There is no special need to justify the reasons for the strike because the public agrees, at the minimal, that it is dishonourable for government to break any agreement it reaches with any party. Nevertheless, some members of the public have advocated that ASUU should call off the strike, go back to work and negotiate with the government. What a fascinating hope!
Although it is true that shutting universities has grave social consequences, but reopening it – without resolution of its crises – portends more severe social, economic and even political doom. Universities and every other educational institution are not merely places designed to keep youths off the street, rather it is a place where their intellects are cultivated, equipped and prepared for the major task of national development. Unfortunately, the state of learning and welfare facilities in tertiary institutions nullify that single, major objective. A gloomy future awaits a nation like Nigeria whose medical doctors and scientists are trained in “dry” laboratories where kerosene stoves have replaced Bunsen burners! This is a future that can be averted with a sincere, practical commitment of government towards the proper funding of education and democratic monitoring of these funds by elected representatives of stakeholders (a case of school authorities diverting fund meant for laboratory for car park can be prevented). Asking ASUU to go back to work without government resolving the crisis of underfunding is invariably demanding that students, parents and staff should continue to adapt to the woes bedeviling the education sector.
However, while I support that ASUU strike should continue until government implements the 2009 agreement, the method ASUU has employed in prosecuting the strike – sitting at home method – is not enough. You cannot fight your freedom with a gagged mouth and bound hands!
Since the beginning of the strike, the government has always, especially through print media, erroneously reduced the demands of ASUU to a mere disagreement on ‘Earned Allowances’. On the other hand, ASUU will come out the next day to disprove government’s statistics and arguments. While this is essential in educating the general public and preventing poisonous message of government, the reality is that government is not ignorant of facts and figures. The reason why government focuses attention on trivialities is to shift public attention away from the crucial issues. Governments at all levels know that their deliberate under funding of education and mismanagement of allocated resources to education are the underlining cause of the rot in the sector. However, their class interests forbid them to own up to their irresponsibility. But, if politicians can stoop so low to wage the war of calumny against truth and just cause, then, on the part of ASUU, where is the capacity to educate the public and convince them of this common cause?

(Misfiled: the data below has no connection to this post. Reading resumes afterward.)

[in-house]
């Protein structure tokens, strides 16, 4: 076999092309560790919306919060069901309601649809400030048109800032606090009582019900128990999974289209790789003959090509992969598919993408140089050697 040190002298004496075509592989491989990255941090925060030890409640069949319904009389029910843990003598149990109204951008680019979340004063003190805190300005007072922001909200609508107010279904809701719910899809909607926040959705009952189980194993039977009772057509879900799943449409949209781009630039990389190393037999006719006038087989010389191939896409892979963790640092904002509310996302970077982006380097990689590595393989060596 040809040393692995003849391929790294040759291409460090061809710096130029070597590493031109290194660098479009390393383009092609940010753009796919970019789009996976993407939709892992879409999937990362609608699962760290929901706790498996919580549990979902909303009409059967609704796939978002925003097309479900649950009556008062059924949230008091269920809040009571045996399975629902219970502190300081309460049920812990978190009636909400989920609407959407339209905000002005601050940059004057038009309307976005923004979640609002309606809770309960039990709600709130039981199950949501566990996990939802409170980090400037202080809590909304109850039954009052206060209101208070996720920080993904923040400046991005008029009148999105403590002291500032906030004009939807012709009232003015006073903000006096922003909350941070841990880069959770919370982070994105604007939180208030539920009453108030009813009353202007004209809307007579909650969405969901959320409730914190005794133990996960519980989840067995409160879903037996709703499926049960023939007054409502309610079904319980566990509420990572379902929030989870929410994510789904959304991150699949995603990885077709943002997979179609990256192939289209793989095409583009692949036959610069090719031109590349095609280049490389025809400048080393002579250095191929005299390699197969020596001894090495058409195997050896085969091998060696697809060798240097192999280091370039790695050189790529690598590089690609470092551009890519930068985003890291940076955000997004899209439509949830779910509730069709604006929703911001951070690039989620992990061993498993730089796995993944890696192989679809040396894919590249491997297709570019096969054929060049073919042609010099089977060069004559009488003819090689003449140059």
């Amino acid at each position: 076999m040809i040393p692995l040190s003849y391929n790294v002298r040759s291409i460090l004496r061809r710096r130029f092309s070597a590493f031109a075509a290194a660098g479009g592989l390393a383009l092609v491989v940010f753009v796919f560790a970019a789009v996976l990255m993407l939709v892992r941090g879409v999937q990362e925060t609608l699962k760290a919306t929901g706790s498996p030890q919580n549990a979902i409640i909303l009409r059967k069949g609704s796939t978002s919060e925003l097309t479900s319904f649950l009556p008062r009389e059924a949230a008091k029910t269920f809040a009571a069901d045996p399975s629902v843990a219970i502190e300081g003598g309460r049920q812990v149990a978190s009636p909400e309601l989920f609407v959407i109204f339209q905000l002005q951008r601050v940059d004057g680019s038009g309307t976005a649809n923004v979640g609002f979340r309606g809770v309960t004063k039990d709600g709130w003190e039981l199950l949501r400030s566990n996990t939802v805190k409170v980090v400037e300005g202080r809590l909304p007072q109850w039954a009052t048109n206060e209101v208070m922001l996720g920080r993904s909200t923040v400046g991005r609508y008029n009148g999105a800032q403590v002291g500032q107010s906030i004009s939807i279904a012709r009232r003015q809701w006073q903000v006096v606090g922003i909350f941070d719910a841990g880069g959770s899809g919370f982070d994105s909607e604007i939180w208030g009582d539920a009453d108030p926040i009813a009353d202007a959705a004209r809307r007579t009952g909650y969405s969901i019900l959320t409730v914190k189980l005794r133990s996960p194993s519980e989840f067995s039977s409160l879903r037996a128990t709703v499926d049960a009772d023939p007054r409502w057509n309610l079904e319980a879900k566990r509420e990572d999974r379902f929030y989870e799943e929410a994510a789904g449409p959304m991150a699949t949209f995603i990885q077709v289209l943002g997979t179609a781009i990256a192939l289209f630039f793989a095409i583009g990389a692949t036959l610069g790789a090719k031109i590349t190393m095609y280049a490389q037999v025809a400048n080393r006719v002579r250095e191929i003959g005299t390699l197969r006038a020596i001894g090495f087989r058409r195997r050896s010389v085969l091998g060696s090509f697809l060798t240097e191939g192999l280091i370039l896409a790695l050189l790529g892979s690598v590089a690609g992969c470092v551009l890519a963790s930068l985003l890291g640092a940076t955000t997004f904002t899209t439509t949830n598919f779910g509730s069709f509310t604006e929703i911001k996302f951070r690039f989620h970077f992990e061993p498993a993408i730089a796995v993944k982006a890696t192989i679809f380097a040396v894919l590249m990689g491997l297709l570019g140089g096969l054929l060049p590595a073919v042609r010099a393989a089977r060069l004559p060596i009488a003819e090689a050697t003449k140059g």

The condition of our social and economic sectors bears no witness to the stupendous wealth bestowed on us as a nation. Instead, public funds that should have been allocated to these sectors are held up for looting, laundering and squandering by the ruling class. The mystery of their wealth – their livelihood – is our misery; they fatten only as long as we remain skinny. Every demand from the organised labour for better working or living conditions necessarily threatens this exploitative arrangement. This also explains why government employs every tactics possible to resist every attempt by the working people which poses a threat to this anti-poor arrangement – including entering agreements without any intention of fulfilling them. In the case of the education sector, a non-sectarian front of the workers in this sector, students and parents, with programmatic mass actions, can force an anti-poor government like Nigeria’s to meet the demands of all the education workers.
More so, the current situation in the education sector where virtually all its sections – ASUU, ASUP, SSANIP, NUT etc. – calls separate strike actions on the same issue confirms the point that all these bodies, including the student movement, can and must form a common alliance to save public education.
There is also the need for students to mount pressure on their union leaders to join forces with ASUU and other unions to demand: better funding of education, reversal of fee hike and end to regime of education commercialization, democratic management of schools and its funds (no to diversion of school funds for procurement of cars for school officials) etc. This idea of some student leaders of sitting on the fence is ridiculous and, is also injurious to future of students. Students must take side with those defending their future. Education Rights Campaign (ERC) has taken a lead in this direction by organizing two protest rallies in support of ASUU demands, while calling for united action.
By Olubanji, the Secretary, Education Rights Campaign, Obafemi Awolowo University, Ile-Ife, Branch